My heart breaks for my hometown today.
You've probably heard of the insanity that transpired in Waco yesterday. Biker gangs opened fire in a restaurant in a well frequented shopping area in what appears to have been an orchestrated plan. It sounds crazy to read out loud: biker gangs. This isn't a series on FX--this is the town I grew up in, the place my parents chose to make a home.
To the outside world, Waco doesn't have a sterling reputation to begin with. I can't tell you how many dozens of times, upon meeting people for the very first time, I'm inundated with Branch Davidian jokes. Or interrogated about Baylor Basketball... basically been the focus of someone's mock concern due to having grown up in what was obviously such a terrible part of the world.
"Ooooh (exaggerated side-eye), Waco, huh?"
"Didn't one of your basketball players kill a teammate?"
"You're not in that cult, are you?"
I don't have a reasonable explanation for what happened yesterday. It's heinous, what happened. I am dumbfounded, that in this day and age, so much hate exists at all, much less for something as frivolous as a turf war. My brother is a policeman back home, and every single time a disaster like this goes down--of any magnitude--I hold my breath as I stare at news tickers and attempt to seem casual as I check in with my family. He's defending the people of my beloved hometown (near it anyway), and when situations like this arise, my anger level skyrockets. Being 700 miles away doesn't help my cause.
While I can't explain the senselessness of incidents like yesterday's, I do, however, get really tired of people instantly labeling a place as "BAD." Tragedy happen everywhere, every day--the difference is, people have come to expect terrible things to happen in large cities:
- Remember that bombing in Olympic Park in Atlanta back in '96? I mean, I remember it, but my first thought of Atlanta falls in line somewhere with the Braves or Falcons, and Coca-Cola and Chick-Fil-A and godawful traffic.
- When I think of Boston, I don't instantaneously think of the marathon bombings, even in spite of the recent sentencing. I envision how richly historic the city is, with all of the universities and landmarks... and how I can't wait to visit later this year.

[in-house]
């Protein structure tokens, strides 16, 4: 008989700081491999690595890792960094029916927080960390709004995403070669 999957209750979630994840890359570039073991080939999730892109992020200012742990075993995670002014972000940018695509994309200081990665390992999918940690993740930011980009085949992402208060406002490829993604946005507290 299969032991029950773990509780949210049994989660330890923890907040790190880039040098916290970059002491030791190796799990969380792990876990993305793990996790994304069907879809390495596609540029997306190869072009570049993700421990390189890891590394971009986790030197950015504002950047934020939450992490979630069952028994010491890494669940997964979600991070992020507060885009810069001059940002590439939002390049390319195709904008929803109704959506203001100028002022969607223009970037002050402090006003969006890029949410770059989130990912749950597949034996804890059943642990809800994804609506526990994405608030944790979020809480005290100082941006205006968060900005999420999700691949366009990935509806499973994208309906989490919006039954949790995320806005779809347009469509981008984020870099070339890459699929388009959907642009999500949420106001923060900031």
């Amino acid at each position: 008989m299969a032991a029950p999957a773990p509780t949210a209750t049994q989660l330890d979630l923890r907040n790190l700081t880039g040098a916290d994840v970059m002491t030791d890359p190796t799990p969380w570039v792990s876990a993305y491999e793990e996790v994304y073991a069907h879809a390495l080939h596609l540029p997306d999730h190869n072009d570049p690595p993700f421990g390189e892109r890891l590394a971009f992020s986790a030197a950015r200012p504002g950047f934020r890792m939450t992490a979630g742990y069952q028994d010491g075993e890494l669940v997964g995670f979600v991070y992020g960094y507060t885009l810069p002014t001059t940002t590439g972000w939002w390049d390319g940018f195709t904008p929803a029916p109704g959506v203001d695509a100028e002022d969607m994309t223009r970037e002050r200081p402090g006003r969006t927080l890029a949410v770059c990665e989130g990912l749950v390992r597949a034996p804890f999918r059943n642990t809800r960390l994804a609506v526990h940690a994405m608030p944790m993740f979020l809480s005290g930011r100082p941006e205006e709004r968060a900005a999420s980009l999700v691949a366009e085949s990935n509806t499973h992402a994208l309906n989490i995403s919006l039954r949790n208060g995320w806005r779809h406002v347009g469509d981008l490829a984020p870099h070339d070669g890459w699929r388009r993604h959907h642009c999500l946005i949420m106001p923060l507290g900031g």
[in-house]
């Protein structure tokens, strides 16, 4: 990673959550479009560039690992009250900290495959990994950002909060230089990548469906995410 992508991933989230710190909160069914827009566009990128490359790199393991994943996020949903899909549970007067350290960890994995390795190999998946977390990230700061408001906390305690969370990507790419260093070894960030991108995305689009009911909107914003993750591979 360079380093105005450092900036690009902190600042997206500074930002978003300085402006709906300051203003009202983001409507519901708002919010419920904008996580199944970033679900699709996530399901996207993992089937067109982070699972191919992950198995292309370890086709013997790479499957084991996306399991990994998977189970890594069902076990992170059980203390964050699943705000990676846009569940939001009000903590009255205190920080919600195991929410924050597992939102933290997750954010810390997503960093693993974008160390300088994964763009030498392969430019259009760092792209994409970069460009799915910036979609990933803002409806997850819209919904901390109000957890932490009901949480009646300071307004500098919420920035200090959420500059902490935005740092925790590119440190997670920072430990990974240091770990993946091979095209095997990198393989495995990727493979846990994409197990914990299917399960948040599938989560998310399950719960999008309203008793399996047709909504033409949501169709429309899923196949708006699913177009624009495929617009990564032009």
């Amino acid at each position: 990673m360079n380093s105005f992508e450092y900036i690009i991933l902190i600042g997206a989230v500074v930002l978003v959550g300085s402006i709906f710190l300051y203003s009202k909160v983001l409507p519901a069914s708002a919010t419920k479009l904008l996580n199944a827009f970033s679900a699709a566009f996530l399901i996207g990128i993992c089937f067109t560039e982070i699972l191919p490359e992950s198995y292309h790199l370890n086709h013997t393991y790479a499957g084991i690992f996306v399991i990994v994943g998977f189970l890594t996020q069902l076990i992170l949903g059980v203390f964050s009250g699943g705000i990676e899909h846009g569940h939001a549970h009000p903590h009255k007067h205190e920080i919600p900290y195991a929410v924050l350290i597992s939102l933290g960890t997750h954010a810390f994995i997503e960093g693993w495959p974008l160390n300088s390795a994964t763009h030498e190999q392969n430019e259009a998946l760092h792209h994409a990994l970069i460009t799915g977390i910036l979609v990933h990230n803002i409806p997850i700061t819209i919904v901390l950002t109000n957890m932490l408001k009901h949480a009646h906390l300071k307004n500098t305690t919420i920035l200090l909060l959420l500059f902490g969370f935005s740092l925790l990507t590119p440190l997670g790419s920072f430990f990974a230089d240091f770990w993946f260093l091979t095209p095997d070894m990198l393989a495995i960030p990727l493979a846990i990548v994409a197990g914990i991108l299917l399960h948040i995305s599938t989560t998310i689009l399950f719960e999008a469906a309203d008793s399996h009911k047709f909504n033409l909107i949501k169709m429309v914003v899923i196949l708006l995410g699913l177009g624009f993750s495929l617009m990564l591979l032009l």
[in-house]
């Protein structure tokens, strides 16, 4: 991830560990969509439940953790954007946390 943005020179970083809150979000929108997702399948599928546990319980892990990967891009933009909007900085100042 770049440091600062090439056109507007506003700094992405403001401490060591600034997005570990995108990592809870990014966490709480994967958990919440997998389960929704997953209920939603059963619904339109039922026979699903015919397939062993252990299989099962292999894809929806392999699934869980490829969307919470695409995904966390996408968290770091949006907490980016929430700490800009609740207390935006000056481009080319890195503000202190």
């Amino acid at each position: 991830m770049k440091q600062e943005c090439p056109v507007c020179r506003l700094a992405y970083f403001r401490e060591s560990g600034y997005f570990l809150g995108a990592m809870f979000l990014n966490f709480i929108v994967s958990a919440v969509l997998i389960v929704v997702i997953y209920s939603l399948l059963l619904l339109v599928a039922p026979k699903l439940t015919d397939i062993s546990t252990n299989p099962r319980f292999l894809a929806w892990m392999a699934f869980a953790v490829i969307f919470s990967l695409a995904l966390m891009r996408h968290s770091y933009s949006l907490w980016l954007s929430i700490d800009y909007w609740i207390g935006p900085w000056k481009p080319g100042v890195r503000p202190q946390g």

- When I envision Oklahoma City, I don't immediately think of Timothy McVeigh. Oddly enough, I think of tornadoes and small-town life and all of the amazingly friendly people I met in college who were Okies.
- Perhaps the most debatable example--when I think of DC and NYC, I don't immediately think of 9/11 (and if you did, I wouldn't be surprised)--I am reminded of monuments and museums, shopping and shows, politicos and bustle... and how much fun I've had in both of these cities.
I realize much of this can be attributed to the size of these locations--not many people know about Waco, if you haven't passed through, spent time there, or know someone there. It's human nature to attribute what you know to what you've heard. The closest comparison to be made is that of Columbine or Sandy Hook--I couldn't tell you one thing about either of those places other than the tragedies they've faced at the hands of delirious gunmen.
I'm here to tell you that Waco? Is a pretty incredible place.
Kids grow up with a respect for land and country, a heartfelt connection to their roots. I often liken my childhood to a Rockwell painting--everyone knows everyone (or seems to) in Waco. We were raised with a strong sense of valuing and respecting our elders--and veterans and servicemen and women--and their stories. Waco was where my faith was planted and bloomed. And now, every time I return home, there are a dozen new causes that have sprouted--people everywhere are just yearning to help their fellow man. School rivalries run deep, but the respect is there, all the same. It's rather easy to make a name for yourself in Waco, to use it as a platform to dive into this big crazy world. Yes, I speak from experience.
The size is ideal--just about 200,000 people tucked halfway between Dallas and Austin. There is an abundant medical field, a fabulous university (not biased at all), lots of unique shopping, some of the best Mexican food known to man, my favorite grocery store in the world, and tons of history. And it's home to Joanna & Chip Gaines, as if you didn't know. Dr. Pepper was founded in Waco. The city is home to lots of pro athletes (and former athletes). Several musicians and actors make their homes here. It's an incredible town--as a 22-year-old, I couldn't wait to get out--as young adults are wont to do--but now that I call Nashville home, I ache for the sweet simplicities and familiarities of Waco in a way I never anticipated.
It's beautiful, it's authentic, it'll always clutch a substantial piece of my heart. Waco isn't a sum of its events--it has grown by leaps and bounds from when I was young--in every way imaginable. I daresay it has overcome the many shadows cast over it due to a handful of selfish souls. And I have every faith it'll rise above this tragedy as well.